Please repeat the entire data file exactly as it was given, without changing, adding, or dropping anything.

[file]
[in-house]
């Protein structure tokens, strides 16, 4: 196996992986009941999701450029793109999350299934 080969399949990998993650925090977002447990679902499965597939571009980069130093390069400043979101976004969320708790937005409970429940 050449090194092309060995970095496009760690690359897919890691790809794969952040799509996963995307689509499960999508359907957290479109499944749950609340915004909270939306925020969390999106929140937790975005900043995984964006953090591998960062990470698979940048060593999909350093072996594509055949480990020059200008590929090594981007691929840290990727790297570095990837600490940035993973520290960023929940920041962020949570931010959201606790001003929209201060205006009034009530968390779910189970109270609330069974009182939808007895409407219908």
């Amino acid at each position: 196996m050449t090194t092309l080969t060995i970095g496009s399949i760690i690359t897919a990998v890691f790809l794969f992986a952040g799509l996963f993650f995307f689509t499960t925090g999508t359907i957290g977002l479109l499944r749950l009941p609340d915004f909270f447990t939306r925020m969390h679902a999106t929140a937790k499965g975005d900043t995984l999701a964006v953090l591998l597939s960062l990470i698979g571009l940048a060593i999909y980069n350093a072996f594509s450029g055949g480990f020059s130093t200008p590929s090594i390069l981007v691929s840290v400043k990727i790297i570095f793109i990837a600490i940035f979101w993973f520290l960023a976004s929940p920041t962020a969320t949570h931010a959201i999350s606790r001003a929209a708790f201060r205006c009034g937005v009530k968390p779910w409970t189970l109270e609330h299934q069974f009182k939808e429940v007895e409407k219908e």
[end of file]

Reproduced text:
[in-house]
């Protein structure tokens, strides 16, 4: 196996992986009941999701450029793109999350299934 080969399949990998993650925090977002447990679902499965597939571009980069130093390069400043979101976004969320708790937005409970429940 050449090194092309060995970095496009760690690359897919890691790809794969952040799509996963995307689509499960999508359907957290479109499944749950609340915004909270939306925020969390999106929140937790975005900043995984964006953090591998960062990470698979940048060593999909350093072996594509055949480990020059200008590929090594981007691929840290990727790297570095990837600490940035993973520290960023929940920041962020949570931010959201606790001003929209201060205006009034009530968390779910189970109270609330069974009182939808007895409407219908």
């Amino acid at each position: 196996m050449t090194t092309l080969t060995i970095g496009s399949i760690i690359t897919a990998v890691f790809l794969f992986a952040g799509l996963f993650f995307f689509t499960t925090g999508t359907i957290g977002l479109l499944r749950l009941p609340d915004f909270f447990t939306r925020m969390h679902a999106t929140a937790k499965g975005d900043t995984l999701a964006v953090l591998l597939s960062l990470i698979g571009l940048a060593i999909y980069n350093a072996f594509s450029g055949g480990f020059s130093t200008p590929s090594i390069l981007v691929s840290v400043k990727i790297i570095f793109i990837a600490i940035f979101w993973f520290l960023a976004s929940p920041t962020a969320t949570h931010a959201i999350s606790r001003a929209a708790f201060r205006c009034g937005v009530k968390p779910w409970t189970l109270e609330h299934q069974f009182k939808e429940v007895e409407k219908e």